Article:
6 August 1942:
Arrives at Singapore. Departs later for Dairen, Manchuria (now Dalian, China).

E August 1942:
Arrives at Dairen.

2 September 1942:
Departs Dairen for Kobe.

4 September 1942:
Arrives at Kobe.

8 September 1942:
Departs Kobe.

21 September 1942:
Arrives at Singapore.

27 September 1942:
Departs Singapore for Belawan, Sumatra.

29 September 1942:
Arrives at Belawan. Departs later that same day for Surabaya, Java.

30 September 1942:
Arrives at Surabaya.

4 October 1942:
Departs Surabaya for Rabaul, New Britain.

14 October 1942:
Arrives at Rabaul.

15 October 1942:
Departs Rabaul for Shortland Island, Solomons.

16 October 1942:
arrives at Shortland.

12 November 1942:
Departs Shortland in convoy for Guadalcanal but the convoy is recalled part way of its destination. Arrives back at Shortland later that same day.

13 November 1942: - Second Assault Convoy for Tassafaronga, Guadalcanal, British Solomons:
At 1730, ComDesRon 2’s Rear Admiral (later Vice Admiral) Tanaka Raizo's (41) Reinforcement Unit’s troop transports depart Shortlands for Tassafaronga carrying the IJA's 38th Army Division and Special Naval Landing Force (SNLF) troops, equipment and provisions. The Reinforcement Unit consists of two groups: Group No. 1 includes HIROKAWA, NAGARA, SADO, CANBERRA and NAKO MARUs while Group No. 2 includes BRISBANE, SHINANOGAWA, ARIZONA, KINUGAWA, YAMAURA and YAMATSUKI MARUs. The Reinforcement Unit is escorted by Tanaka’s DesRon 2’s HAYASHIO, AMAGIRI, KAGERO, KAWAKAZE, MAKINAMI, MOCHIZUKI, NAGANAMI, OYASHIO, SUZUKAZE, TAKANAMI and UMIKAZE. Air cover is provided by the 11th Air Fleet and the "R-Area" Air Force's floatplane fighters.

The units carried by the Reinforcement Unit include the 229th Infantry Regiment HQ, 229th Infantry Regiment’s 1st Battalion, 230th Infantry Regiment’s 2nd Battalion, 38th Division Engineer Regiment, 38th Transport Regiment, 38th Medical Unit, part of the 2nd Division (Medical Unit, three Field Hospitals), 19th Independent Engineer Regiment, 52nd and 80th Independent Radio Platoons, 3rd Field Transport Command, 212th Independent Automobile Company, 52nd Independent Transport Company, 17th Water Supply and Purification Department and 17th Army HQ personnel.

14 November 1942:
At 0849, as Tanaka's Reinforcement Group proceeds down the "Slot" between the New Georgia and Santa Isabel Islands, the 23-ship convoy is sighted by two reconnaissance Douglas "Dauntless" SBD dive-bombers from USS ENTERPRISE (CV-6). At 0908, the SDBs each attack a transport, but miss. One SBD is shot down by Japanese fighters.

Off Guadalcanal. At 1250, 18 Marine Corps SBD dive-bombers and seven USN Grumman "Avenger" TBF torpedo-bombers of VT-10 attack the convoy. Mitsubishi A6Ms shoot down some aircraft, but are engaged by Grumman F4F "Wildcat" fighters and cannot stop the attack. NAGARA MARU is torpedoed and CANBERRA MARUs is bombed and sunk. The Americans also damage SADO MARU.

At about 1430, 13 SBD’s make another attack and set BRISBANE MARU ablaze until she later sinks. At about 1500, a flight of seven B-17 “Flying Fortress” heavy bombers from the 11th Bomb Group (H) at Espiritu Santo attack two transports, but score no hits. About 1515, a second flight of eight B-17s attacks the convoy, but also score no hits, although their gunners claim six of 15 attacking A6Ms "Zekes".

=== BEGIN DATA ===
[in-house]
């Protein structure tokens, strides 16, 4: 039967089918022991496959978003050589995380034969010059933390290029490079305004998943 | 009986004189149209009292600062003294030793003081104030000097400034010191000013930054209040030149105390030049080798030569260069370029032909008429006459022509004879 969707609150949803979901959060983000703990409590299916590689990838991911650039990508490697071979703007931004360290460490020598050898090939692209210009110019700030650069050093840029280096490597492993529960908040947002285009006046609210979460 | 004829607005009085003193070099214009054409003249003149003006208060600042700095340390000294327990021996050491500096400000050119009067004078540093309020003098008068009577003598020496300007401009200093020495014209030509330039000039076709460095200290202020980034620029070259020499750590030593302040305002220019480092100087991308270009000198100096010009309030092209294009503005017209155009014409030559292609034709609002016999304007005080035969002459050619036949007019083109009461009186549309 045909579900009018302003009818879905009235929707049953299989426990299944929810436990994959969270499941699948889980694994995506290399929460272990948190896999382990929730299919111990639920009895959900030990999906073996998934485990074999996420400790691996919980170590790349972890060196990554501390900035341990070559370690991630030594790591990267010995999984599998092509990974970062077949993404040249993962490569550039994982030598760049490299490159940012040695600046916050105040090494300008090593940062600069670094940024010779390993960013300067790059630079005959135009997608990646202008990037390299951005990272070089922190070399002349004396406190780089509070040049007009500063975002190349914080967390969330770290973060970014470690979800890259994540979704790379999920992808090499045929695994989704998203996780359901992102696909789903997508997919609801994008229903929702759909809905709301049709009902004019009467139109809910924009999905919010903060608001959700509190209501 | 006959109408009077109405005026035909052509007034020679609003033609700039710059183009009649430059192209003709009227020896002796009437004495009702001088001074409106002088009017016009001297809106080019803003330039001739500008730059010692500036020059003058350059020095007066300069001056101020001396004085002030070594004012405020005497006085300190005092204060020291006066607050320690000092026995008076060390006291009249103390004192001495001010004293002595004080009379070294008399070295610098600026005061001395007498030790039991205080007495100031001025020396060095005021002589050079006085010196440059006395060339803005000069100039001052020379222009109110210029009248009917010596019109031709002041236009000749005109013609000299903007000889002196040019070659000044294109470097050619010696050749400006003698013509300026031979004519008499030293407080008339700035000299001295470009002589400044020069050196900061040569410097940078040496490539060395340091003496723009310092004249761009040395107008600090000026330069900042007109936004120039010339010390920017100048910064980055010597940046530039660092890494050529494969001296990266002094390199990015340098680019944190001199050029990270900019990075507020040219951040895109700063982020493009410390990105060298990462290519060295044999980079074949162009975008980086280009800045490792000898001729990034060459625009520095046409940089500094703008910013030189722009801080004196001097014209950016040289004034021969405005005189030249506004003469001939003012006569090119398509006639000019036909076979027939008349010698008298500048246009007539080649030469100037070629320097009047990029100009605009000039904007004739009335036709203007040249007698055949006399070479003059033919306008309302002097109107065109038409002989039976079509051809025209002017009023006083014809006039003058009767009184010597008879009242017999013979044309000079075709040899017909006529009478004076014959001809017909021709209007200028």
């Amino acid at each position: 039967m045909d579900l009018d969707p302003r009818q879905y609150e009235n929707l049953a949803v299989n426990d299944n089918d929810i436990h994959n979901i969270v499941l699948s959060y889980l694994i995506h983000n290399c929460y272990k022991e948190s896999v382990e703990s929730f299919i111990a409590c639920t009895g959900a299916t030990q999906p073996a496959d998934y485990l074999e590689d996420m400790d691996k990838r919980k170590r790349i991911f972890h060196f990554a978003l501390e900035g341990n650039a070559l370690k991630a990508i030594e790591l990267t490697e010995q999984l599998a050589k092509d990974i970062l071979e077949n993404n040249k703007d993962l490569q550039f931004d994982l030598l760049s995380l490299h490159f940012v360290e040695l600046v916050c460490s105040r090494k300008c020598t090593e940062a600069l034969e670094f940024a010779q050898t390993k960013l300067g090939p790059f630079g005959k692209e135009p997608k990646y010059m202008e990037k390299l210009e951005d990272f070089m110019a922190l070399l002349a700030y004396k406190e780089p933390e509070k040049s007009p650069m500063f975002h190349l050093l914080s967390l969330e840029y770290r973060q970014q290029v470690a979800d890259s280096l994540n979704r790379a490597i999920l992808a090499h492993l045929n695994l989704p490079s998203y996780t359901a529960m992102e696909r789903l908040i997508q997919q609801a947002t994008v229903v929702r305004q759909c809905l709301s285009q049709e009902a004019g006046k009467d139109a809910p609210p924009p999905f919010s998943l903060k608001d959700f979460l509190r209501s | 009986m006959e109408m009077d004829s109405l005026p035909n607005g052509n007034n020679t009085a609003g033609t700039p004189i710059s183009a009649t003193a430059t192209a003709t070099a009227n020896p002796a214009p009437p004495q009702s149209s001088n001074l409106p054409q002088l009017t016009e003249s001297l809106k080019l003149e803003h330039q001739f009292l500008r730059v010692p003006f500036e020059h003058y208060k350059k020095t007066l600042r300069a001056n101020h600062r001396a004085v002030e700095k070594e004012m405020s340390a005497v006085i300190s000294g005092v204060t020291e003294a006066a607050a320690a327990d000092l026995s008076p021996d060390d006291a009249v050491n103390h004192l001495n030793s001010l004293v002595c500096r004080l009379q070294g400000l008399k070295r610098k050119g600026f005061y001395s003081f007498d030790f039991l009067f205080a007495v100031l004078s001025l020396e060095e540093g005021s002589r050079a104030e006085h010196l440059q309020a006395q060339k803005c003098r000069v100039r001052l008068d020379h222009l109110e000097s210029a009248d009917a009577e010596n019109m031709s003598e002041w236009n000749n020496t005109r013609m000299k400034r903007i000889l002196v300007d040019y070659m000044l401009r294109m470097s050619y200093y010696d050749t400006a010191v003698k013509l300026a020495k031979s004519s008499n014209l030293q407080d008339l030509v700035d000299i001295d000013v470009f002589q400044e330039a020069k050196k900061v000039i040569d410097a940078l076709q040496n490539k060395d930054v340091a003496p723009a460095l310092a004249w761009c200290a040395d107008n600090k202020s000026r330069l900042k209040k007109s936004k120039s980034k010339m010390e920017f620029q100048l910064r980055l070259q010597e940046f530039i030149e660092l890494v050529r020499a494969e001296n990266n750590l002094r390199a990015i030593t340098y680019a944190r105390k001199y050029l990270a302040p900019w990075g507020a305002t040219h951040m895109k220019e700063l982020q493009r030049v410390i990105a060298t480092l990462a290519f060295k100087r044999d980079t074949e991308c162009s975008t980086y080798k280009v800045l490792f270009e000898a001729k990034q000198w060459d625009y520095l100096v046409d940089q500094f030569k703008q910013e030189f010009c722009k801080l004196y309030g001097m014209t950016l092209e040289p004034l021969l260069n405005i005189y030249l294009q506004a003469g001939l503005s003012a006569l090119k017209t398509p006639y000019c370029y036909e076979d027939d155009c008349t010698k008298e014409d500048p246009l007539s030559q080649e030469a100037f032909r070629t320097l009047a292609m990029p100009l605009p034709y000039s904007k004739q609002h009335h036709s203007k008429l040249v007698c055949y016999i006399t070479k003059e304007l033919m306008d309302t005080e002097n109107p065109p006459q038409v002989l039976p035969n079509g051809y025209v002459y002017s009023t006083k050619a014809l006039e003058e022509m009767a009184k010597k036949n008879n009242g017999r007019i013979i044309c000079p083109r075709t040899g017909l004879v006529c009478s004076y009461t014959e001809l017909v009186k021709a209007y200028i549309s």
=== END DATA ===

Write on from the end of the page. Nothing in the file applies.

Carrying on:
At about 1530, SHINANOGAWA and ARIZONA MARUs are attacked by eight SBDs from ENTERPRISE. Both transports are hit by 1,000-lb bombs and abandoned. About 1610, 14 Marine and Navy SBDs and three TBFs sink transport NAKA MARU. [1]

14 November 1942: Guadalcanal Second Assault Convoy:
At 1741, DesRon 2’s Rear Admiral (later Vice Admiral) Tanaka Raizo (41) receives orders from the Combined Fleet to make for Guadalcanal with his remaining force. At 1815, HIROKAWA MARU departs for Tassafaronga, Guadalcanal in Tanaka’s Reinforcement Unit with KINUGAWA, YAMAURA and YAMATSUKI MARUs escorted by Tanaka’s Des Div 15’s HAYASHIO (F), OYASHIO, KUROSHIO and KAGERO, DesDiv 31’s TAKANAMI, NAGANAMI and MAKINAMI, DesDiv 24’s SUZUKAZE, KAWAKAZE and UMIKAZE.

15 November 1942: The Second Naval Battle of Guadalcanal:
At 0025, Vice Admiral (later Admiral) Kondo Nobutake (35) (former CO of KONGO), Deputy Commander of the Combined Fleet, after losing battleship KIRISHIMA, orders “all units to attack” two enemy battleships 6 miles north of Cape Esperance, Guadalcanal.

Prior to receipt of Kindo’s order, Rear Admiral Tanaka already had detached Des Div 15’s OYASHIO and KAGERO with orders to attack any American ship closing the convoy. At 0033, Rear Admiral (later Vice Admiral) Willis A. Lee (USNA ’04) aboard Task Force 64’s new battleship USS WASHINGTON (BB-56) spots the Japanese destroyers laying a smoke screen close ahead to starboard. WASHINGTON’s CO, Captain (later Vice Admiral) Glenn B. Davis (USNA ’13), orders a hard starboard turn to avoid the risk of a torpedo attack in the smoke. Lee orders WASHINGTON to continue the turn and retire southward.

OYASHIO and KAGERO chase the fast moving target. At 0039, while KAGERO’s officers struggle to identify the target, OYASHIO’s less cautious CO fires a spread of torpedoes at WASHINGTON, but they miss.

Admiral Kondo orders Tanaka to beach his troop convoy at Tassafaronga. At, 0051, Tanaka’s remaining four transports get underway from an anchorage where they had taken refuge during a squall. By about 0400, HIROKAWA and KINUGAWA MARU’s captains’ beach their ships in the mouth of the Bonegi River near Tassafaronga. YAMAURA MARU’s captain runs her aground in Doma Cove and YAMATSUKI MARU is beached at Aruligo Point. By dawn, about 2,000 troops aboard the transports make shore.

From 1012 until 1054, LtCdr (later Cdr) Raymond S. Lamb’s USS MEADE (DD-602) opens fire with her 5-inch main armament and 40-mm AA guns on the transports in Doma Cove and along the beaches of the northern coast of Guadalcanal. Later that day, the burning hulks are attacked and finished off by Navy and Marine SBDs and TBFs.

Authors’ Notes:
[1] The Japanese lose about 450 men KIA in the 13 Nov '42 action. Although troop losses and other casualties for individual ships are unknown, the destroyers rescue more than 4,800 men.

Thanks go to Erich Muehlthaler of Germany and John Whitman of the USA.

-Bob Hackett and Gilbert Casse